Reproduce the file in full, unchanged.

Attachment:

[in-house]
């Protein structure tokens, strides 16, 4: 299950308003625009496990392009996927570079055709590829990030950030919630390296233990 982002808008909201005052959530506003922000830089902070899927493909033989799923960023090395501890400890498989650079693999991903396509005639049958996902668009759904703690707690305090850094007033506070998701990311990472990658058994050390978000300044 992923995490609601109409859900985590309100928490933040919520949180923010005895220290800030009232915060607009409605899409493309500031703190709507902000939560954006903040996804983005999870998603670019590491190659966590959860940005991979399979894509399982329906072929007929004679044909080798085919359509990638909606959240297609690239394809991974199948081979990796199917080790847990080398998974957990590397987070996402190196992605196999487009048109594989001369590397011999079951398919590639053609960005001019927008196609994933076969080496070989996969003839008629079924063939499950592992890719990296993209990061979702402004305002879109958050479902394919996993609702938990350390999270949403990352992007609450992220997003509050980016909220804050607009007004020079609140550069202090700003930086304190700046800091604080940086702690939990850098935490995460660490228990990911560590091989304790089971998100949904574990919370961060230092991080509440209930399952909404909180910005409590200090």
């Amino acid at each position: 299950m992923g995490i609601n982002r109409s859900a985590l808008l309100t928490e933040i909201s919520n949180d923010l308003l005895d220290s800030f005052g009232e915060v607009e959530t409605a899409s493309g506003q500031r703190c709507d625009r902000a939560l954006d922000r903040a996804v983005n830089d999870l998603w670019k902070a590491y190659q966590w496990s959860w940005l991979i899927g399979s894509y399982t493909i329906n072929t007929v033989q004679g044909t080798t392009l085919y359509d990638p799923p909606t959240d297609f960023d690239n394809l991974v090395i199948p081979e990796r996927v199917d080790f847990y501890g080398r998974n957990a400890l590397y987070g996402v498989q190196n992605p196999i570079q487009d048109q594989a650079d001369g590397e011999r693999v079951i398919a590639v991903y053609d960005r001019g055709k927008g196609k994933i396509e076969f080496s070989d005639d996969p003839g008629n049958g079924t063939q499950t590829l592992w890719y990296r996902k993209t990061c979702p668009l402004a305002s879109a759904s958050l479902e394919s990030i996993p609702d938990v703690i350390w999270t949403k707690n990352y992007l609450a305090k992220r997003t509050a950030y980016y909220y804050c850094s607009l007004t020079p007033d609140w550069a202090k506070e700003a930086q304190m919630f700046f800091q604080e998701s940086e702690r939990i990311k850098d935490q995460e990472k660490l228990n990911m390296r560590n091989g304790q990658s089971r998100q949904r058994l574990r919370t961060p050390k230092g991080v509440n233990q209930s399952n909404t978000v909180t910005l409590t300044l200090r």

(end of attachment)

[in-house]
């Protein structure tokens, strides 16, 4: 299950308003625009496990392009996927570079055709590829990030950030919630390296233990 982002808008909201005052959530506003922000830089902070899927493909033989799923960023090395501890400890498989650079693999991903396509005639049958996902668009759904703690707690305090850094007033506070998701990311990472990658058994050390978000300044 992923995490609601109409859900985590309100928490933040919520949180923010005895220290800030009232915060607009409605899409493309500031703190709507902000939560954006903040996804983005999870998603670019590491190659966590959860940005991979399979894509399982329906072929007929004679044909080798085919359509990638909606959240297609690239394809991974199948081979990796199917080790847990080398998974957990590397987070996402190196992605196999487009048109594989001369590397011999079951398919590639053609960005001019927008196609994933076969080496070989996969003839008629079924063939499950592992890719990296993209990061979702402004305002879109958050479902394919996993609702938990350390999270949403990352992007609450992220997003509050980016909220804050607009007004020079609140550069202090700003930086304190700046800091604080940086702690939990850098935490995460660490228990990911560590091989304790089971998100949904574990919370961060230092991080509440209930399952909404909180910005409590200090």
């Amino acid at each position: 299950m992923g995490i609601n982002r109409s859900a985590l808008l309100t928490e933040i909201s919520n949180d923010l308003l005895d220290s800030f005052g009232e915060v607009e959530t409605a899409s493309g506003q500031r703190c709507d625009r902000a939560l954006d922000r903040a996804v983005n830089d999870l998603w670019k902070a590491y190659q966590w496990s959860w940005l991979i899927g399979s894509y399982t493909i329906n072929t007929v033989q004679g044909t080798t392009l085919y359509d990638p799923p909606t959240d297609f960023d690239n394809l991974v090395i199948p081979e990796r996927v199917d080790f847990y501890g080398r998974n957990a400890l590397y987070g996402v498989q190196n992605p196999i570079q487009d048109q594989a650079d001369g590397e011999r693999v079951i398919a590639v991903y053609d960005r001019g055709k927008g196609k994933i396509e076969f080496s070989d005639d996969p003839g008629n049958g079924t063939q499950t590829l592992w890719y990296r996902k993209t990061c979702p668009l402004a305002s879109a759904s958050l479902e394919s990030i996993p609702d938990v703690i350390w999270t949403k707690n990352y992007l609450a305090k992220r997003t509050a950030y980016y909220y804050c850094s607009l007004t020079p007033d609140w550069a202090k506070e700003a930086q304190m919630f700046f800091q604080e998701s940086e702690r939990i990311k850098d935490q995460e990472k660490l228990n990911m390296r560590n091989g304790q990658s089971r998100q949904r058994l574990r919370t961060p050390k230092g991080v509440n233990q209930s399952n909404t978000v909180t910005l409590t300044l200090r």